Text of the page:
Mr Paulissen said installation is well under way in regional airports, but not Paris.

Nice airport says its kiosks are already in place.

UAF also fears not enough border police (police aux frontières – PAF) will be deployed. Mr Paulissen said last year the Interior Ministry promised to recruit almost 1,000 more.

“There is doubt over that now because of the €10billion of budget savings the government says it wants to make. We understand that, as a result, the 1,000 officers will not, or not all, be recruited. It worries us and we are sounding the alarm.”

It is hoped that extra Douanes officers recruited post-Brexit at small airports will be sufficient to cope there, he said.

Adoption or not of EES app unclear

British tour operator representative Abta said earlier this year that it believes France is not taking up the app option.

It told a UK MPs’ inquiry looking into predicted UK-France travel delays: “Our understanding is that the French have decided not to take up this [app] solution. This is a concern, as it will hinder efforts to facilitate smoother travel at the juxtaposed borders.”

The latter refers to Dover, St Pancras and Folkestone, where French police checks are carried out on UK soil before travellers board trains and ferries for France.

Abta has declined to clarify what its ‘understanding’ was based on.

France’s Interior Ministry said it was too early to comment further on any decision in favour of, or against use of, the app.

App will likely not be ‘a miracle solution’

Anitta Hipper, the European Commission’s spokeswoman for home affairs, said: “The mobile app for pre-registration of third country nationals’ data is under development and will be made available for Schengen countries from the EES start of operations.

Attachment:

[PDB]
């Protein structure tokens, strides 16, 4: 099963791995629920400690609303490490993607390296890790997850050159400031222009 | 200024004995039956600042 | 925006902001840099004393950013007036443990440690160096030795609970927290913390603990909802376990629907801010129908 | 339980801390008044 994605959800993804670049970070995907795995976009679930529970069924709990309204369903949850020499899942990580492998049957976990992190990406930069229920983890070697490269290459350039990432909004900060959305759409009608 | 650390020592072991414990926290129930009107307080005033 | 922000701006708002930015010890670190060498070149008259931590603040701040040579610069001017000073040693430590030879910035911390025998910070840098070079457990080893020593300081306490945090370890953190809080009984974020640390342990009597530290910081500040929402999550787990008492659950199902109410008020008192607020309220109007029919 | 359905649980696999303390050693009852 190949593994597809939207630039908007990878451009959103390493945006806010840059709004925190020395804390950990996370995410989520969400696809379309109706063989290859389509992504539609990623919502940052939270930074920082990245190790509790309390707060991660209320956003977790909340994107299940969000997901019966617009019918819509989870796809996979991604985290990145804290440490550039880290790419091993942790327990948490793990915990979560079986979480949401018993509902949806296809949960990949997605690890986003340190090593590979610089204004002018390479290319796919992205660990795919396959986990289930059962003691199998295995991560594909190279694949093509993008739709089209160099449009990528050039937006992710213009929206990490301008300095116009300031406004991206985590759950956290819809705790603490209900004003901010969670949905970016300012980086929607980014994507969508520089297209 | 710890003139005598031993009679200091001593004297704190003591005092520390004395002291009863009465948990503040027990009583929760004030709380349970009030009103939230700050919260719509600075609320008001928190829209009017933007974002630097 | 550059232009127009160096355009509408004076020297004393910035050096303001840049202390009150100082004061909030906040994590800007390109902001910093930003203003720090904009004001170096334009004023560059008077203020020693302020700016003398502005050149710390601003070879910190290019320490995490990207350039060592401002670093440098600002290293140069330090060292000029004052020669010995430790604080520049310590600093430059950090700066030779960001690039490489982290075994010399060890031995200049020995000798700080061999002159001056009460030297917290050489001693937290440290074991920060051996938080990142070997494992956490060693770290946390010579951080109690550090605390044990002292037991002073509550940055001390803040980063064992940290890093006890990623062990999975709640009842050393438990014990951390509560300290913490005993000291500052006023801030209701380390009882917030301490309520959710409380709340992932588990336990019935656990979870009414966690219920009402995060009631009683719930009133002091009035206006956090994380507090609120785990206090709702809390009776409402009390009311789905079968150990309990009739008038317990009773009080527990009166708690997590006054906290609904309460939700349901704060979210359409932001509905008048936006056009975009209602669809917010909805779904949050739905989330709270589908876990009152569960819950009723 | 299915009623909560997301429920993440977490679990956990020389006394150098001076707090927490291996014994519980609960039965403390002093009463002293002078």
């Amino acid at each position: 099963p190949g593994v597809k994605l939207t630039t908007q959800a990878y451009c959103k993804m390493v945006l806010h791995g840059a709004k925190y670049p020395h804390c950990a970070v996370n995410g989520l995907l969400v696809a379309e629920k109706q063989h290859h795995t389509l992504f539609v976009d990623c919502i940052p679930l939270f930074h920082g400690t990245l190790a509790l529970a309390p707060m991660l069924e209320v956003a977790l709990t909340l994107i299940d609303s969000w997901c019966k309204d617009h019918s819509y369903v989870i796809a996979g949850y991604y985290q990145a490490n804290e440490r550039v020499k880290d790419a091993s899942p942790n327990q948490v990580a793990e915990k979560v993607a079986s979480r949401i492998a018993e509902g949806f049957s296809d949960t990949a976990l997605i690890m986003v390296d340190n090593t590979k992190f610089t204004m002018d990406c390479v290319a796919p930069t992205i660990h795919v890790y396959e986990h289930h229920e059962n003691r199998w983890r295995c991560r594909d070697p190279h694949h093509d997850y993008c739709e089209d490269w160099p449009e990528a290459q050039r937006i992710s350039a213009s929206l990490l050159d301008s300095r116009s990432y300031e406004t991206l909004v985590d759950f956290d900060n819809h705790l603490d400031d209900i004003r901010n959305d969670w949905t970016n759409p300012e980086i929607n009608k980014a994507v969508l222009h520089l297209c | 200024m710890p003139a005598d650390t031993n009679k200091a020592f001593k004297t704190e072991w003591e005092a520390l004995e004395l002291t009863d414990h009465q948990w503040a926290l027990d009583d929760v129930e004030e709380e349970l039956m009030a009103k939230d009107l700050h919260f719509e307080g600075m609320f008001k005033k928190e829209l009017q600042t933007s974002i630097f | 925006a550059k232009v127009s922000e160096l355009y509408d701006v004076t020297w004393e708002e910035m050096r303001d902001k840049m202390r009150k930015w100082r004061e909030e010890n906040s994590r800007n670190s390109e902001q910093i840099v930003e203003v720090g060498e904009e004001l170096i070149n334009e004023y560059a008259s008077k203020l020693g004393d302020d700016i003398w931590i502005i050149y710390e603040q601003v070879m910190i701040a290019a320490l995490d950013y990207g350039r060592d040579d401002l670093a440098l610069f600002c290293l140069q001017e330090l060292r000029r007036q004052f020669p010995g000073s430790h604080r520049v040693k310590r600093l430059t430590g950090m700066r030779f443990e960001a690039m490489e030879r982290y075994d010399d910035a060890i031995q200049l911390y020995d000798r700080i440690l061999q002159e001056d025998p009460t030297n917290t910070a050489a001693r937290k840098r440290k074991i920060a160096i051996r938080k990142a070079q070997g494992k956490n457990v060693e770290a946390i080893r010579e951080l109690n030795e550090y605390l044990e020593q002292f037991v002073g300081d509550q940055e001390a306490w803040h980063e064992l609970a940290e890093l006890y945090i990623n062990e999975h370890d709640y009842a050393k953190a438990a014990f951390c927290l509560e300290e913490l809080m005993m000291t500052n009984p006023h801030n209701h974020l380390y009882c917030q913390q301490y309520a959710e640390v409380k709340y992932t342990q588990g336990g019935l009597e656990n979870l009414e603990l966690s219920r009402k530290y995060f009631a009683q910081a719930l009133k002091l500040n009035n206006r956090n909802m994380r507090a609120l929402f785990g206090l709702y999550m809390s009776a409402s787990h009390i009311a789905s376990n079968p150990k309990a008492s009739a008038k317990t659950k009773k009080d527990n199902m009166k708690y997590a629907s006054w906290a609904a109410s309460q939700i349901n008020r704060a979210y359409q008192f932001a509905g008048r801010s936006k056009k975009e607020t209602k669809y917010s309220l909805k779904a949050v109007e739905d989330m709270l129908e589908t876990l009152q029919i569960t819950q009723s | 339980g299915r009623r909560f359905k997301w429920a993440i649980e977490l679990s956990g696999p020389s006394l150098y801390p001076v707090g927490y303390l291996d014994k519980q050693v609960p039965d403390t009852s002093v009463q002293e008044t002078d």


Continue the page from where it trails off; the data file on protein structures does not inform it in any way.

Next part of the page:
“The integration of this app at national level is to be decided by each country on a voluntary basis. There is no legal obligation to make use of it.”

Mr Paulissen said UAF has not been told that France will not use the app but it doubts its effectiveness in any case.

“For the moment, people will not be able to do much with it so it probably will not have much impact on waiting times, which is a disappointment.”

For example, it will not take photos or fingerprints, he said. “There have been tests in Sweden and their airports were not enthusiastic. I don’t think it will be a miracle solution.”

UAF has been told EES will coincide with systematic requests for non-EU visitors’ travel information, including the purpose of the trip, accommodation details and having sufficient funds for their trip.

Such checks are referred to in the EU’s Schengen Borders Code but, to date, have not been systematic on entry to France. Mr Paulissen said the app is expected to collect details such as a destination address.

‘Doubling of passenger-processing time’

It had been hoped that ‘Parafe’ automatic passport gates at large airports could be adapted to help, at least for subsequent entries once a person’s name, photo and fingerprints are in the system.